• Put them at the top and end of your blog post.
  • Repeat them within a blog post in various ways.

Bottom line: You should link to other blogs. And yours. Often. Understand the type of link and the purpose behind it, and decide at that point what the anchor text should be.

Subscribe to Ben Yoskovitz’s blog and learn about startups, entrepreneurship and how to leverage blogging and social media.

Enjoy this post? Please vote for it at Digg. Thanks!

photo by landruc.

Print Friendly

Smarter is Better Solutions for Smarter Content Marketing

Here’s what we’ve got for you:

  • 15 high-impact ebooks on content marketing, SEO, email marketing, landing pages, keyword research, and more.
  • A 20-part Internet marketing course that lays out a comprehensive path for your own online strategy.
  • An organized reference guide to the “best of the best” of Copyblogger.com, and how it all profitably fits together.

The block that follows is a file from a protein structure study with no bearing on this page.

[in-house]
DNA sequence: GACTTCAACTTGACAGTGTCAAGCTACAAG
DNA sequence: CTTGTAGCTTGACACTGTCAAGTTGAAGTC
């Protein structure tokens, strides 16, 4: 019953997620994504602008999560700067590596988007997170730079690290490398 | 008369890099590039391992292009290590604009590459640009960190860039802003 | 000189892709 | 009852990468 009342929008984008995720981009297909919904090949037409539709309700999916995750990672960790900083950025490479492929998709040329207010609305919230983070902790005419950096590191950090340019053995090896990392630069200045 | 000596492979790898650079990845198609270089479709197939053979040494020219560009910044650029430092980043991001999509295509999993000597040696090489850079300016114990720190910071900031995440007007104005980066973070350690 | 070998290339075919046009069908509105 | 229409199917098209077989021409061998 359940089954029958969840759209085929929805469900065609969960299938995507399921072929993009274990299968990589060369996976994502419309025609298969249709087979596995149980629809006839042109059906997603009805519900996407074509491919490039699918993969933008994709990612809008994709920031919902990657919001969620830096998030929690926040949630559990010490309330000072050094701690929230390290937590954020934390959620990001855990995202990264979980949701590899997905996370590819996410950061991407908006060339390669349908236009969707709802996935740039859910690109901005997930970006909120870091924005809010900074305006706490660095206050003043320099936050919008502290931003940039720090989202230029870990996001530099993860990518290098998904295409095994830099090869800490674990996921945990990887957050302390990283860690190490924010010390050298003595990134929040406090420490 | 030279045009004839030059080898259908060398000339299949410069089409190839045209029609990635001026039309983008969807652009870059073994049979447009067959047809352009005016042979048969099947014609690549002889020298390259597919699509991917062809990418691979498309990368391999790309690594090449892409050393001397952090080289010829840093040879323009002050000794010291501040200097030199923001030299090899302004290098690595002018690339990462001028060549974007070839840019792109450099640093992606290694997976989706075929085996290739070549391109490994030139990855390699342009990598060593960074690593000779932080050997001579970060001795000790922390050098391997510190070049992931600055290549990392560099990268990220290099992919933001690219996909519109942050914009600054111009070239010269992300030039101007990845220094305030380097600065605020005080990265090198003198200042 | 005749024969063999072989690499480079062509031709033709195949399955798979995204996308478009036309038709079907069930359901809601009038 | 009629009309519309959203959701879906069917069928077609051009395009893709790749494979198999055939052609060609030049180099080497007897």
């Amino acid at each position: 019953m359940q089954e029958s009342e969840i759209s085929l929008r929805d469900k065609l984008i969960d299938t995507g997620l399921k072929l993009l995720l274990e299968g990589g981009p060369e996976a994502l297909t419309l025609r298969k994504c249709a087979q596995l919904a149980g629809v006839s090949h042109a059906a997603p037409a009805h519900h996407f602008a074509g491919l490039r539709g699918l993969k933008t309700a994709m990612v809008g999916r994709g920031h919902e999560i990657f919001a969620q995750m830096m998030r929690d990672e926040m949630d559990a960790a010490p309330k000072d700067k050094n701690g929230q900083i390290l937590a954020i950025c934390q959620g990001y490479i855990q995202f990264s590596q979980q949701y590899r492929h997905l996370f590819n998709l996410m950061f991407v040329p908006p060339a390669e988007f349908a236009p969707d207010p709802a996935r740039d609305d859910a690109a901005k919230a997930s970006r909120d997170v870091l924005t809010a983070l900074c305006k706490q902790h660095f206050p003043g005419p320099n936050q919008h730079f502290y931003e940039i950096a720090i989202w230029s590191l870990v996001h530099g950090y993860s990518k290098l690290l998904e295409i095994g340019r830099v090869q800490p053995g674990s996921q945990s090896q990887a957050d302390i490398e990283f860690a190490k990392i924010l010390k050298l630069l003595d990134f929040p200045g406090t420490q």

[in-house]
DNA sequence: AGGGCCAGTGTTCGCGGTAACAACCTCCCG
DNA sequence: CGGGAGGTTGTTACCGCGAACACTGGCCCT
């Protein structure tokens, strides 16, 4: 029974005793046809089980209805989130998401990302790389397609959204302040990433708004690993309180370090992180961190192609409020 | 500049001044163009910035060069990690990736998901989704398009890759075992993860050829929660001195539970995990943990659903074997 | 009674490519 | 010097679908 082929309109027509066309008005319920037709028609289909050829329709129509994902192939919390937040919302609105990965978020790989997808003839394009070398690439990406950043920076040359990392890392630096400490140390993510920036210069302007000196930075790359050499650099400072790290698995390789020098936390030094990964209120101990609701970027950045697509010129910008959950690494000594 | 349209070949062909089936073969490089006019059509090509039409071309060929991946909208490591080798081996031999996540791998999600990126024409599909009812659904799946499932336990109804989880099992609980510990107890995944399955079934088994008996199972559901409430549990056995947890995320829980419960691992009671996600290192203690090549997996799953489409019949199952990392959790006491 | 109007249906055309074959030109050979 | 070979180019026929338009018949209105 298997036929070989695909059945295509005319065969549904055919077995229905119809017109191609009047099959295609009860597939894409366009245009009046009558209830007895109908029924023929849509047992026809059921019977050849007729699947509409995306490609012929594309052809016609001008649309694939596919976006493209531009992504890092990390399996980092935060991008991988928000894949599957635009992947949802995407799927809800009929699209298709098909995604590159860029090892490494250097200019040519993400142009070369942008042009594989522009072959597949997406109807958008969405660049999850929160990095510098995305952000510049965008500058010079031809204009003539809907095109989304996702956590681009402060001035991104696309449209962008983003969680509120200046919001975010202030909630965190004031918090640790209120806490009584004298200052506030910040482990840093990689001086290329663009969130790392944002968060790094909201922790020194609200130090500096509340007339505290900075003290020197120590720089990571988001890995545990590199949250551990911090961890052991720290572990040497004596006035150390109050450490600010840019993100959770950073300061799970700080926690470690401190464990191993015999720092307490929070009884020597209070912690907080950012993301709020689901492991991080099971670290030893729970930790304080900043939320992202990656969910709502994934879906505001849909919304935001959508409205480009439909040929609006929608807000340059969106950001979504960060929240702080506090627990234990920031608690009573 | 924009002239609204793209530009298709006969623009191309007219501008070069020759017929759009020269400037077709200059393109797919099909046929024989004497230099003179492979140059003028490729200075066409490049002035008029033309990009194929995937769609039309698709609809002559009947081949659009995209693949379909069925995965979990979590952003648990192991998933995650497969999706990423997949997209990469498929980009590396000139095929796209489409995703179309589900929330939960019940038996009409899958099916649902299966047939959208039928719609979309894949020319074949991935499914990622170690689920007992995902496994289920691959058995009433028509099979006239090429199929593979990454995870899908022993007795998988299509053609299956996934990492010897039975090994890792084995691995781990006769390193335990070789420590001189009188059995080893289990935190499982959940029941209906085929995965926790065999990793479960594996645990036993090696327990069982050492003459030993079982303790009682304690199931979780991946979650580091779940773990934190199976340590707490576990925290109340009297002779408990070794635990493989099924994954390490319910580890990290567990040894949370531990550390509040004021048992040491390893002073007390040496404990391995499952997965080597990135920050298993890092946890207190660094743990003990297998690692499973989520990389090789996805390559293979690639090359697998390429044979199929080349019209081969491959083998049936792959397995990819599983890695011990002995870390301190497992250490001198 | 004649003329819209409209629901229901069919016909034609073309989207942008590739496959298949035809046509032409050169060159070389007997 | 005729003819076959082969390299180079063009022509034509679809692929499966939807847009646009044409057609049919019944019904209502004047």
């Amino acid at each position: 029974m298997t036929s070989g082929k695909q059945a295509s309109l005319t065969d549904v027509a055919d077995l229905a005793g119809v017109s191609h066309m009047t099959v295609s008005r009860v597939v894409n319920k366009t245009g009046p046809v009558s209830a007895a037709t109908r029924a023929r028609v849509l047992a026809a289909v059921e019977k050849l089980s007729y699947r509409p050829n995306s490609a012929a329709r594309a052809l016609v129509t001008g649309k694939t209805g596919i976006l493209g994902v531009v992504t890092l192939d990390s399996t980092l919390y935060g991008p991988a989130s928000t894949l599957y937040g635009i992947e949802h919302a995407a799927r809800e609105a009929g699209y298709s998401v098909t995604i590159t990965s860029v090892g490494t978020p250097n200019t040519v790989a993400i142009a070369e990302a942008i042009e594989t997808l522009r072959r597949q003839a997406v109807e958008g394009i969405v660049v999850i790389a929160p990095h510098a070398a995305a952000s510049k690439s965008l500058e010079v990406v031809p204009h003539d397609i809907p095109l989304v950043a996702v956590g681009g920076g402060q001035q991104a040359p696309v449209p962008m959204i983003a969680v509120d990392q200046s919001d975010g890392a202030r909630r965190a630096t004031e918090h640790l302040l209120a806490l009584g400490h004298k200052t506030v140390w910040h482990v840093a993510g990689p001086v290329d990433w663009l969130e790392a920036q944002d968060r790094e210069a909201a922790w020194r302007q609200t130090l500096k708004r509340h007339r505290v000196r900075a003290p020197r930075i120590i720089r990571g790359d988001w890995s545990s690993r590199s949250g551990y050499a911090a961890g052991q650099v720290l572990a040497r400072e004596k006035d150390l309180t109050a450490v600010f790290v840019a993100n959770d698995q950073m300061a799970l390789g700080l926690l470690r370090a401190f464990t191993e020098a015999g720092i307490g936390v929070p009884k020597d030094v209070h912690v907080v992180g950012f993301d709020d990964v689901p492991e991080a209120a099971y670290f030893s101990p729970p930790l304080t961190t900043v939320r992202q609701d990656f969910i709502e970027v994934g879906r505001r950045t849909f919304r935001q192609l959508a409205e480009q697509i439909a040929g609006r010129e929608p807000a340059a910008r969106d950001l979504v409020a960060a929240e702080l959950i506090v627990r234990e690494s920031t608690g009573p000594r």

Free Registration

Take The Conversation Further ...

We'd love to know your thoughts on this article.
Meet us over on Google+ or Twitter to join the conversation right now!

Comments

  1. Thanks for the follow-up, Ben. If I had known how much of a stir my dashed-off-in-15-minutes post was going to cause, I would have explained a bit more. :)

  2. The worst linking mistake I ever made was to try and be a little too experimental and recreate the experience of ‘Stumbling’ by placing different links in a row of full-stops. The finished product looked like this:

    . . . .
    . . . .
    . . . .

    Each mark was a link. Predictably, it didn’t go down well — it’s bad from a usability and an SEO perspective. But I did have good intentions: I thought it might be an interesting experiment to have links delivered as a surprise. Lesson learned, I guess!

  3. Great article Ben, I am pretty sure I got the best anchor text out of that lot and you chose a very appropriate article to link to (on linking mistakes)

  4. I frequently try to use the title of the post I am linking as the anchor text. This works best if the headline is descriptive and effective.

    I just don’t like the “click here.” It just seems so spammy. Whether it’s effective or not, it simply gives me a bad feeling in general.